‘They should re-run the best shows of my giant friend Parky,’ says Jimmy Tarbuck

Jimmy Tarbuck said he planned to have lunch with Sir Michael Parkinson this week as he paid tribute to a friend he called a “giant of our industry”.

Chat show host Sir Michael has been praised by his celebrity guests including Sir Elton John, Sir Rod Stewart, Sir David Attenborough and David Beckham following his death at the age of 88 on Wednesday.

Speaking to Good Morning Britain yesterday, veteran comedian Tarbuck said: “Last week at the house, I was with young Michael, his son, and [I] said, ‘I’ll go now, you’re getting a bit tired’. He said, ‘Yeah, Okay. Thanks for coming, lunch next week?’

“I said, ‘You arrange it and I’ll be there’, and unfortunately I won’t.”

Tarbuck, 83, said Sir Michael was a “great journalist” and a “modest man” who was “delightful company”.

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He added: “Simply the best… he listened, and he could be serious and he had serious people on his shows.

“It was just compelling viewing and I think personally they should run [rebroadcast] nine of his shows, his best interviews. He gave birth to people [like] Billy Connolly nationally…

“My first one on [his show], I’m not praising but I had a good night and it was so good that it got me back on at the Palladium and I was grateful to him.” Tarbuck added: “He was a giant, a giant of our industry.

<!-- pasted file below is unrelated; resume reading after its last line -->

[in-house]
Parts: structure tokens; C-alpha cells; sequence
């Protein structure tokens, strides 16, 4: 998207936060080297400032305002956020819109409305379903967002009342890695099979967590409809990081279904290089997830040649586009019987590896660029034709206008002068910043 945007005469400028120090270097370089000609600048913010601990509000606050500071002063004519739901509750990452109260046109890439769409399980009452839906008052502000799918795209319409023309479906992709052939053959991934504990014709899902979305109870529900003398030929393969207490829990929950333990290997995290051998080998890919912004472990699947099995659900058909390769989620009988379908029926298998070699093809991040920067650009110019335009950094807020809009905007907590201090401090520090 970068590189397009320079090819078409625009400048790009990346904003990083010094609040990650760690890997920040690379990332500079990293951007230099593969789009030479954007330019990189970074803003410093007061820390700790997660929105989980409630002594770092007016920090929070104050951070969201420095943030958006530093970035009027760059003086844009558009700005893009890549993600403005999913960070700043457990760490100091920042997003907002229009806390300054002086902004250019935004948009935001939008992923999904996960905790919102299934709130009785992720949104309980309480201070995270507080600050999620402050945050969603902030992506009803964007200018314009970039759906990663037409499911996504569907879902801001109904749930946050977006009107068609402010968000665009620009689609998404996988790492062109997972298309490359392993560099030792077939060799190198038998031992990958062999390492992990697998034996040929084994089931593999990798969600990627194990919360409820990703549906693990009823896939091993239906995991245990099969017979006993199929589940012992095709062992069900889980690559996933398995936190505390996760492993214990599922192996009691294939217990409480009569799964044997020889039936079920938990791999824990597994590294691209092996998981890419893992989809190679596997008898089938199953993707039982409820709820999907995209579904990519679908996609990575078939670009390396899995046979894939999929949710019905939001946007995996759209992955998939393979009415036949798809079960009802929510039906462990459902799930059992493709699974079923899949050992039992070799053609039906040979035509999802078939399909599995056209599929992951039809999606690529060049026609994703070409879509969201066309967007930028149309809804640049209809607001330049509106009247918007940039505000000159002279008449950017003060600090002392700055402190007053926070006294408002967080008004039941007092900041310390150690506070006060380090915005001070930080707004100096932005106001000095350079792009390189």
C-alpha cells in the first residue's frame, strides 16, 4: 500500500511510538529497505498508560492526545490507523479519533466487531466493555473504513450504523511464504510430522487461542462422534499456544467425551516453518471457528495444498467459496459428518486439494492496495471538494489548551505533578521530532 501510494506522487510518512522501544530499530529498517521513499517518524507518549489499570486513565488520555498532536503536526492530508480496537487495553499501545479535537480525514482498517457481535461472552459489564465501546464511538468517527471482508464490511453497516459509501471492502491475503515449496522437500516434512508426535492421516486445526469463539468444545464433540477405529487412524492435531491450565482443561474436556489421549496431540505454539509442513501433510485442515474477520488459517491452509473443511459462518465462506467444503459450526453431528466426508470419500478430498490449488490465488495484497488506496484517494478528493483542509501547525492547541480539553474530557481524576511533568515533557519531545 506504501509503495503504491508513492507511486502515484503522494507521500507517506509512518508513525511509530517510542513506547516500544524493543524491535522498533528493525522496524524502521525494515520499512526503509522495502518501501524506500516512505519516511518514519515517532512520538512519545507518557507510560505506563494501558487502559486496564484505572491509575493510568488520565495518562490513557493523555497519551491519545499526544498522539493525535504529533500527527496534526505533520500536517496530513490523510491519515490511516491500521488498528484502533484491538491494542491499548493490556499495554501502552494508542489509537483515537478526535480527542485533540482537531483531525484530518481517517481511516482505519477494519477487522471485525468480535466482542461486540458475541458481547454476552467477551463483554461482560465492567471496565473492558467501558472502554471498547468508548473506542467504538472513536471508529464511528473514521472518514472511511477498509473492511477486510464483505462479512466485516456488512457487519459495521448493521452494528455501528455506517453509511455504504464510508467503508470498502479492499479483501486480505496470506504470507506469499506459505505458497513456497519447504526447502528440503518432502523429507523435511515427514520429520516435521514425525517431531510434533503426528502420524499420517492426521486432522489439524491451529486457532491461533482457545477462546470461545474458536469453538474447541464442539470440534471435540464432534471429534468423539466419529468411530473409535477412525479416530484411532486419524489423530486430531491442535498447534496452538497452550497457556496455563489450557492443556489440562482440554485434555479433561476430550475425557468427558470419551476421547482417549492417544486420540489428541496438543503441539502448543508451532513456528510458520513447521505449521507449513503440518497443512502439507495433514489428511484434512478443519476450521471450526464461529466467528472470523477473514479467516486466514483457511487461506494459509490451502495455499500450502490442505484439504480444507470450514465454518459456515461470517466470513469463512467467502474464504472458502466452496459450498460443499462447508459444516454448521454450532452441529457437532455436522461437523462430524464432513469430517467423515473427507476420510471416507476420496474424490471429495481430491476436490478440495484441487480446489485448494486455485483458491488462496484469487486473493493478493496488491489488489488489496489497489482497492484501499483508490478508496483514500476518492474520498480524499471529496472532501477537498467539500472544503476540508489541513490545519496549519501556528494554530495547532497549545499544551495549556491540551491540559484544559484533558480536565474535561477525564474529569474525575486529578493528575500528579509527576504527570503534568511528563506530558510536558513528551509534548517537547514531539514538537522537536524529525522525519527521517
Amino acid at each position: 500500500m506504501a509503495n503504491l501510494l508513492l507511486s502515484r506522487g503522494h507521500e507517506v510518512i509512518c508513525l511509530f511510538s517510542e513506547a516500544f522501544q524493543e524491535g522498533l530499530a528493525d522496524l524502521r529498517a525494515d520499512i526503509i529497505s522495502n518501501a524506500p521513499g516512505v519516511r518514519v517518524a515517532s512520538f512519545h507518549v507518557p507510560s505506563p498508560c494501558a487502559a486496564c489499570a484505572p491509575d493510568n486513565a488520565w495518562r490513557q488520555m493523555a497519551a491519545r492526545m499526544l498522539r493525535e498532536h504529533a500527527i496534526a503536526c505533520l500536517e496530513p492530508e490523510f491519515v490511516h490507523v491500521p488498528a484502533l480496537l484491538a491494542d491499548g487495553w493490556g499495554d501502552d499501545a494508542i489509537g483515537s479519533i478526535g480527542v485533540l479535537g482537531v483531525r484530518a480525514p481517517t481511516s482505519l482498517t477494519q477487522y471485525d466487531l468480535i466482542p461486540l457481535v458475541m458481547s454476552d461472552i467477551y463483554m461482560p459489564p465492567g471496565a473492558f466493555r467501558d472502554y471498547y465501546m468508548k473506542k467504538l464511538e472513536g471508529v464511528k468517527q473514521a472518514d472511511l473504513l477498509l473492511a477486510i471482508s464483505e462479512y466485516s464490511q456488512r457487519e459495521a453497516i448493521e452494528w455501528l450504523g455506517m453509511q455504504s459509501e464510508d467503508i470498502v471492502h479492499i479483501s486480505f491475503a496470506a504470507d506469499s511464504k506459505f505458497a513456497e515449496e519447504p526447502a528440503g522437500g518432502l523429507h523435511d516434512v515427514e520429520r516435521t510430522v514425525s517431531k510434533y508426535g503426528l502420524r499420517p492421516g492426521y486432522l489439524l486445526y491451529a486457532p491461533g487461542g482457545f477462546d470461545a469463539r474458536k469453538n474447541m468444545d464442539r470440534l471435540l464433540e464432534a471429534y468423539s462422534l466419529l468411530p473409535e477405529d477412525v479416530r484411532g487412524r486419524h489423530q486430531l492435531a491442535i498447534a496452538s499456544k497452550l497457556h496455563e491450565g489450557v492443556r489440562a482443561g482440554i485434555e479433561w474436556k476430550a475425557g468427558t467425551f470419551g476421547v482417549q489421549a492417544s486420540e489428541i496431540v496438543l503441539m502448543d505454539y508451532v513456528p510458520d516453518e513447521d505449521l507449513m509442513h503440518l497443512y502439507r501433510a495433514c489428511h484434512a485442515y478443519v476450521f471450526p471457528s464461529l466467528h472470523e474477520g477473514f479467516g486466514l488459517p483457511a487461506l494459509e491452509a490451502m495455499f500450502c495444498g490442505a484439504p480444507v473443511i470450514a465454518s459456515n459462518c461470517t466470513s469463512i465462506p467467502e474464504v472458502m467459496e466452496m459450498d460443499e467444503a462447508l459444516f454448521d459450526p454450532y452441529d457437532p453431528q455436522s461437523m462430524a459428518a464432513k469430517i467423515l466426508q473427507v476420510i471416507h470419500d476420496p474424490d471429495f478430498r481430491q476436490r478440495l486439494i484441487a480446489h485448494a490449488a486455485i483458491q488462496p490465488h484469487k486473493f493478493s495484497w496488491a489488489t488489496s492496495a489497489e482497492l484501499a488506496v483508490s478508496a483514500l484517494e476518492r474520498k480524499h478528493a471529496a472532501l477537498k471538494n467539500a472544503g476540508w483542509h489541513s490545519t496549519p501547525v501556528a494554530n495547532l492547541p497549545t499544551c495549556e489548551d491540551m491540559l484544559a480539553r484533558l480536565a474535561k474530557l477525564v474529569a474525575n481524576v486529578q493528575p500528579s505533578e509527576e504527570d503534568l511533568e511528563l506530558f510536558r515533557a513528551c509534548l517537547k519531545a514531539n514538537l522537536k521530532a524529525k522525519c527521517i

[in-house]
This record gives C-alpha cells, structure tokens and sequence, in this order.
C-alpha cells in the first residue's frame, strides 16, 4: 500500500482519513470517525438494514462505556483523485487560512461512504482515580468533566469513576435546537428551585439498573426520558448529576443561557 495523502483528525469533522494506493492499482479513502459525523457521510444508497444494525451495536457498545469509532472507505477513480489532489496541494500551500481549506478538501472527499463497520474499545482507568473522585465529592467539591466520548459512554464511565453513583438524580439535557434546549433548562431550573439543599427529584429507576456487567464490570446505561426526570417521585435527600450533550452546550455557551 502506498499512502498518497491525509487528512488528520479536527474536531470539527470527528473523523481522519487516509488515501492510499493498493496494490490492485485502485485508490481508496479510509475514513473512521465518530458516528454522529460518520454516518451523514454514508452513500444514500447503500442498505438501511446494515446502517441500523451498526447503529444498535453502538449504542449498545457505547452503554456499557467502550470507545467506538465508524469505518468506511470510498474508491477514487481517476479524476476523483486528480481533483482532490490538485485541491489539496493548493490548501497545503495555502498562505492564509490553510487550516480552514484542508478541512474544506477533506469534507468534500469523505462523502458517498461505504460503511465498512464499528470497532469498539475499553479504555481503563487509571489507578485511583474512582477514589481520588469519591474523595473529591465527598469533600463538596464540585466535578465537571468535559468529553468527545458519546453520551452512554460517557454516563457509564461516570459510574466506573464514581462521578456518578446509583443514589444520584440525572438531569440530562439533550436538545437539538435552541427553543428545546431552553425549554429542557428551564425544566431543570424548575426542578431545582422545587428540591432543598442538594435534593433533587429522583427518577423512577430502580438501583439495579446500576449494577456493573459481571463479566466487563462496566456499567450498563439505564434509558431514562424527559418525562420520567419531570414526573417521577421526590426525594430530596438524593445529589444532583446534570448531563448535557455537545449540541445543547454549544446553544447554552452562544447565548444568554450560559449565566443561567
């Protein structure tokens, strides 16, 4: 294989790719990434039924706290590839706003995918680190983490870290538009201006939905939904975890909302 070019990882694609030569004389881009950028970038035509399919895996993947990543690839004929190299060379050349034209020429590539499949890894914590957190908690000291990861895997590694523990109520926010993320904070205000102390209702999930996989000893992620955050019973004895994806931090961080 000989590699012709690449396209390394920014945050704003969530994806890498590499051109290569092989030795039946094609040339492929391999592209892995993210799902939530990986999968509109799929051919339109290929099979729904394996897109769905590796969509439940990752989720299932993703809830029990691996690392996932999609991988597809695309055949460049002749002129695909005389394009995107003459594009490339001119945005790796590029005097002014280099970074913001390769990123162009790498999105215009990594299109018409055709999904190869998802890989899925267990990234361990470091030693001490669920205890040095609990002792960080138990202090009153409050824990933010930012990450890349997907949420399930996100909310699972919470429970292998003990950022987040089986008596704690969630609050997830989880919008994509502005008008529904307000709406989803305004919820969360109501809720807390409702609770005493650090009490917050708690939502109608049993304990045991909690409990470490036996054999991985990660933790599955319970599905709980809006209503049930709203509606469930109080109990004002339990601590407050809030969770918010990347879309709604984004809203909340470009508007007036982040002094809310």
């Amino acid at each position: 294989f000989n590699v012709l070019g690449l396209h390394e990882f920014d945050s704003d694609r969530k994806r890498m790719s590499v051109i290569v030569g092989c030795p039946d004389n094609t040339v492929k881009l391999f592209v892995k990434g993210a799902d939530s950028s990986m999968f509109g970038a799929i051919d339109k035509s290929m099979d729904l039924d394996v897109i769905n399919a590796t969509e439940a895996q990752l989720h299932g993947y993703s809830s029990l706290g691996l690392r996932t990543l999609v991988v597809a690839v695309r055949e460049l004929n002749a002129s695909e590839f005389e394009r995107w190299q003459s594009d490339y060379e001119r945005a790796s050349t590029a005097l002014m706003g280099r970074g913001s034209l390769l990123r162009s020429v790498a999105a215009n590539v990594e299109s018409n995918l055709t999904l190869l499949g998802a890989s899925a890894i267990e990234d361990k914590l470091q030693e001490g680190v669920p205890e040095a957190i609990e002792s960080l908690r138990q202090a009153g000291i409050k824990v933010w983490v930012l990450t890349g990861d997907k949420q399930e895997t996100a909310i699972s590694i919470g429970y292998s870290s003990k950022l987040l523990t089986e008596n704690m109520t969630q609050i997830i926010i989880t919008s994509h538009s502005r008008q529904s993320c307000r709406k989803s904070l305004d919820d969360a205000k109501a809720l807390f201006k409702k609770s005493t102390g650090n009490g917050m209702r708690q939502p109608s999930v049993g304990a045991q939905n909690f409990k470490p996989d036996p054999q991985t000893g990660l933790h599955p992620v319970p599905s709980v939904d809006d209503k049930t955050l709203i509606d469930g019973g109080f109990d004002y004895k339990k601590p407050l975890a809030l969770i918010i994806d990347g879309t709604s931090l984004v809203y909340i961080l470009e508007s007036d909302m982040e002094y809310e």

“I’m getting choked now, he was a giant friend.” Actress Dame Maureen Lipman, who recently had lunch with Sir Michael, said: “He was one of the Northern lads for whom Granada [Television] was an extension of university.

His transfer to light entertainment was a result of his good looks, personable manner and ready wit.” The son of a South Yorkshire miner, Sir Michael shot to fame with his BBC chat show Parkinson, which ran from 1971-82 before being revived in 1998

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It switched to ITV in 2004 and ran until 2007.

Singer-songwriter Jamie Cullum, who performed on the show in 2003, told Radio 4’s Today programme: “He was fascinated by people, and I always found that being interviewed by him, he would genuinely be interested in the answer, and I particularly found that with musicians.

“He had that passion for the ­minutiae of what it means to be any kind of artist or sportsman and what that particular obsession is that gets you to where you want to be. He just wanted to know.”

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